Despite sectorwide financial recovery, not all are hospitals are finding their footing

Broadly speaking, the hospital sector is a much stronger state financially than it was in 2022 or even early 2023 amid industry reports of higher medians and margin improvements being shared by several larger systems.

On a hospital-by-hospital basis, however, there’s a fair chance that any given facility is still losing money going into the new year, according to an analysis from Kaufman Hall.

In a recent post, the healthcare consulting firm reiterated the trends painted by its monthly market reports—negative sectorwide operating margins that turned positive last March and reached 2.3% year to date by December, which is still lower than the 4% and above that persisted “through the worst of the 2021 COVID period.”

That reading is in line with other indicators of recovering hospital finances. Fitch Ratings, for instance, issued a preview of its rated nonprofit hospitals this week that cited late-2023 improvements in labor expenses and other indicators as signs that full-year 2023 median results “will improve, but remain well below pre-pandemic levels.”

Recent reports from major systems like Cleveland Clinic, Ascension and CommonSpirit Health have outlined higher demand, growing revenues and either a return to or path toward positive operating margins.

Additionally, Syntellis—the data platform through which Kaufman Hall obtains the numbers for its own analyses—reported Thursday that the median hospital operating margin among 1,300 facilities reached 5.2% in January, a roughly two-year high.

But Syntellis’ report also noted persistent high expenses and declines in days of cash on hand, suggesting “ongoing financial uncertainties.”

The Kaufman Hall analysis had similar reservations concerning sectorwide stability and highlighted that about 40% of hospitals in the dataset are still losing money from operations going into 2024. In contrast, the firm pointed to a portion of “high-performing” hospitals that “are doing better and better” and “effectively pulling away from the pack.

“The data shows that throughout the pandemic, hospitals with good financial results improved those results, but of more consequence, hospitals with poor financial performance saw that performance worsen,” Kaufman Hall wrote in a post outlining its analysis.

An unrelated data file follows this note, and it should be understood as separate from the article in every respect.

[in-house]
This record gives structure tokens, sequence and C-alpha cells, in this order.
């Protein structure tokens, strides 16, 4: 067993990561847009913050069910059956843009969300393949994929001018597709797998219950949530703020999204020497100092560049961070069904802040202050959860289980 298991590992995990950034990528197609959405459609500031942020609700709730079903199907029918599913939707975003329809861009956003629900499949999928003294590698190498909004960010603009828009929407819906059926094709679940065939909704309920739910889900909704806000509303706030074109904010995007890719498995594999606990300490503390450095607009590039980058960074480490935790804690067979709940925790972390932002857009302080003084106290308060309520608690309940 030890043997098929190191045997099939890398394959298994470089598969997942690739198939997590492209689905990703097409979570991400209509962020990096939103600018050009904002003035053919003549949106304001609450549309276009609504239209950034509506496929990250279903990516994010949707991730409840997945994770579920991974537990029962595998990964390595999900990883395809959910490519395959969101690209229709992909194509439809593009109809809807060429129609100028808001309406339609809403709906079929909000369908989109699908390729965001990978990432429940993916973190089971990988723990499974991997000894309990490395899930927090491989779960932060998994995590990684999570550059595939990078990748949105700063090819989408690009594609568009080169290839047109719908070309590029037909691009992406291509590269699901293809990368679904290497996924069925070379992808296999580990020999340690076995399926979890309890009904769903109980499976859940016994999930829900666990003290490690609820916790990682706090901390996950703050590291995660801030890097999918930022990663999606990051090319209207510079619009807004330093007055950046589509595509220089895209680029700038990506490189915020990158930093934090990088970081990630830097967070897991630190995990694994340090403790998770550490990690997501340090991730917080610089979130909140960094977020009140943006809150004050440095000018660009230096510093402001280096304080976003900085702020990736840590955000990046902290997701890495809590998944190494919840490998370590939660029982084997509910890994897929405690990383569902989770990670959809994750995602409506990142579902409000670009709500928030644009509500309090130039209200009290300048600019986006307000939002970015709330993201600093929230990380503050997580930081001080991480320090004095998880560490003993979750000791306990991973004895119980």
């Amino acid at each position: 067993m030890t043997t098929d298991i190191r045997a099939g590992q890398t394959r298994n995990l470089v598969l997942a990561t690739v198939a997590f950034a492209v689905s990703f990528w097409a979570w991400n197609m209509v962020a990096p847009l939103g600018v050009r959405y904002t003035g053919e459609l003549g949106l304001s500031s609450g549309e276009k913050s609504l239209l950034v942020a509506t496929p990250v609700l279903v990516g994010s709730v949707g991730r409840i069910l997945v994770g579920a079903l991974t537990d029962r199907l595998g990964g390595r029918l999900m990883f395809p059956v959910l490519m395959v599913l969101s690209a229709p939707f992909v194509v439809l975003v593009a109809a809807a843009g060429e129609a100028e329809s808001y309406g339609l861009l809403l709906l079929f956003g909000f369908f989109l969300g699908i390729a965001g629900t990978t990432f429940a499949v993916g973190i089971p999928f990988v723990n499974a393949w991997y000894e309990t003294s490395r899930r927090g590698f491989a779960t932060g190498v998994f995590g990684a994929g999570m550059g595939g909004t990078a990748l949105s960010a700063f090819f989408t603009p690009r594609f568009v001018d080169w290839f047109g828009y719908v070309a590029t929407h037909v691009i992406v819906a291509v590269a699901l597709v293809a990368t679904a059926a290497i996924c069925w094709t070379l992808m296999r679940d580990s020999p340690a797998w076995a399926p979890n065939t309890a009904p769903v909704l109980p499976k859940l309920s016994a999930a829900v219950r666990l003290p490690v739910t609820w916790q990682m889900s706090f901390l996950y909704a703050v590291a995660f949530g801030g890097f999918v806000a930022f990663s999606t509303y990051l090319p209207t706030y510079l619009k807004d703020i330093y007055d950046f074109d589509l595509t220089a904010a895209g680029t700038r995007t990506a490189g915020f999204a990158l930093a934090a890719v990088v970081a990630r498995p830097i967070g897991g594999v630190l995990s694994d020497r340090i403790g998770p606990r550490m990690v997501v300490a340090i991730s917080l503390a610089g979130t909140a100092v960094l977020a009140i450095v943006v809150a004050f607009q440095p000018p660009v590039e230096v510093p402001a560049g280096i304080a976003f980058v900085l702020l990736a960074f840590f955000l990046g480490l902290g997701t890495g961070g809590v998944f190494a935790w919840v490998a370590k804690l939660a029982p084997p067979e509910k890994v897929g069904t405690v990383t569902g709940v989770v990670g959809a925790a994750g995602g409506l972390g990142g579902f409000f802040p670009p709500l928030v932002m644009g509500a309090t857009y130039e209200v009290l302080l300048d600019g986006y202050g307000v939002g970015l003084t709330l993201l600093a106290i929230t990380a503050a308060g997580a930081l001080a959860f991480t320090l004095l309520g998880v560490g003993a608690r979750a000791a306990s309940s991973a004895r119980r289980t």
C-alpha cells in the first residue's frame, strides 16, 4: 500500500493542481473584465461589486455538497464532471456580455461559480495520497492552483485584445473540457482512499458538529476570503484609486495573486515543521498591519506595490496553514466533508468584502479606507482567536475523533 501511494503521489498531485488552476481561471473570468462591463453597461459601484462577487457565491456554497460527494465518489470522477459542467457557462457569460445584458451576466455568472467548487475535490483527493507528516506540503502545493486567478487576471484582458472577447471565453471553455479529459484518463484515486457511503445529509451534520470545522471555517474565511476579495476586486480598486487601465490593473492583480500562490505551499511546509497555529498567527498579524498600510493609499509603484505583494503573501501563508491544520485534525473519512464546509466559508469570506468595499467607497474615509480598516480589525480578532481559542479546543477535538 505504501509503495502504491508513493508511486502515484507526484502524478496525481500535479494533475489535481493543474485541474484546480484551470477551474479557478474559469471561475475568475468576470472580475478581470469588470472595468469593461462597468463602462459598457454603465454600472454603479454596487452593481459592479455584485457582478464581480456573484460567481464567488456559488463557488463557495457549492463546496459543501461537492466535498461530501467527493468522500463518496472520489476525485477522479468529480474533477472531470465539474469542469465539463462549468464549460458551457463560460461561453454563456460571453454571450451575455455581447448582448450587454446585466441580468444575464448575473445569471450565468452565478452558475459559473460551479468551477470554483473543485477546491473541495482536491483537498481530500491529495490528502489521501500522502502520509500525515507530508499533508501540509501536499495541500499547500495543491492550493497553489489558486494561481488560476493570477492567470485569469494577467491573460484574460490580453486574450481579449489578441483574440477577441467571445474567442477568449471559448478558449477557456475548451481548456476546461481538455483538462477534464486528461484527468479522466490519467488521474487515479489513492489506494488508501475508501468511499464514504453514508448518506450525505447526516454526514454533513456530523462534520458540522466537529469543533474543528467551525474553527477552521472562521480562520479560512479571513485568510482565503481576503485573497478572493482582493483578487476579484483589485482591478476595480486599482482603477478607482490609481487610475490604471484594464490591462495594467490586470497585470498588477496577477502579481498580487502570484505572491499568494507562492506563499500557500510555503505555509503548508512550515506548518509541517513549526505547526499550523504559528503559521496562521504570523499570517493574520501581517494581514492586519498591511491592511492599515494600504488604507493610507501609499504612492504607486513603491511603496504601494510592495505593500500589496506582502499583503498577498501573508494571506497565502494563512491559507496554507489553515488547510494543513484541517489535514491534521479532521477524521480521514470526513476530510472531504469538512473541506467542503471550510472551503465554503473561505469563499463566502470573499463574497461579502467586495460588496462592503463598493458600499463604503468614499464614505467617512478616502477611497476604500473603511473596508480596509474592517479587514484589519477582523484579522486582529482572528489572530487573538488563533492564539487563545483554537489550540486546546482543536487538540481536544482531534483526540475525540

When digging into both sides of the inverted bell curve, the firm said that it found differences in the characteristics and strategic and managerial tactics of high-performing hospitals. These more profitable organizations tended to have higher and accelerating outpatient revenues, “hyper-focused” on patient throughput and shorter lengths of stay, and more quickly reduced their contract labor spend—the latter of which also correlated to higher wage increases for full-time employees.

“In other words, rising wage rates have appeared to attract and retain full-time staff which, in turn, has allowed those hospitals to reduce contract labor more quickly, all of which has led to higher profitability,” the firm wrote.

Kaufman Hall noted in the post that there was no significant difference between the average operating margins of rural and urban hospitals. However, “the real damage is being done” among the lowest performing 20% of the rural hospitals, where operating margins are “much lower” than the struggling urban hospitals.

With poor-performing hospitals' negative operating margins reaching as low as -19%, Kaufman Hall warned that “continuation of this level of financial performance is not only unstainable but also makes crucial re-investment in community healthcare impossible.”

It also reaffirmed that obstetrics and delivery services, a leading money loser for hospitals, are being curtailed more frequently among rural hospitals—"a health policy issue of major and growing consequence.”

A Chartis report from earlier this month warned that 418, or about a fifth, of the nation’s rural hospitals are vulnerable to closure and could contribute to the “rural care deserts” found throughout the country. Hospitals’ financial distress also drove a larger portion of merger and acquisition activity in 2023, a trend that will likely continue well into 2024, Kaufman Hall wrote in a prior report.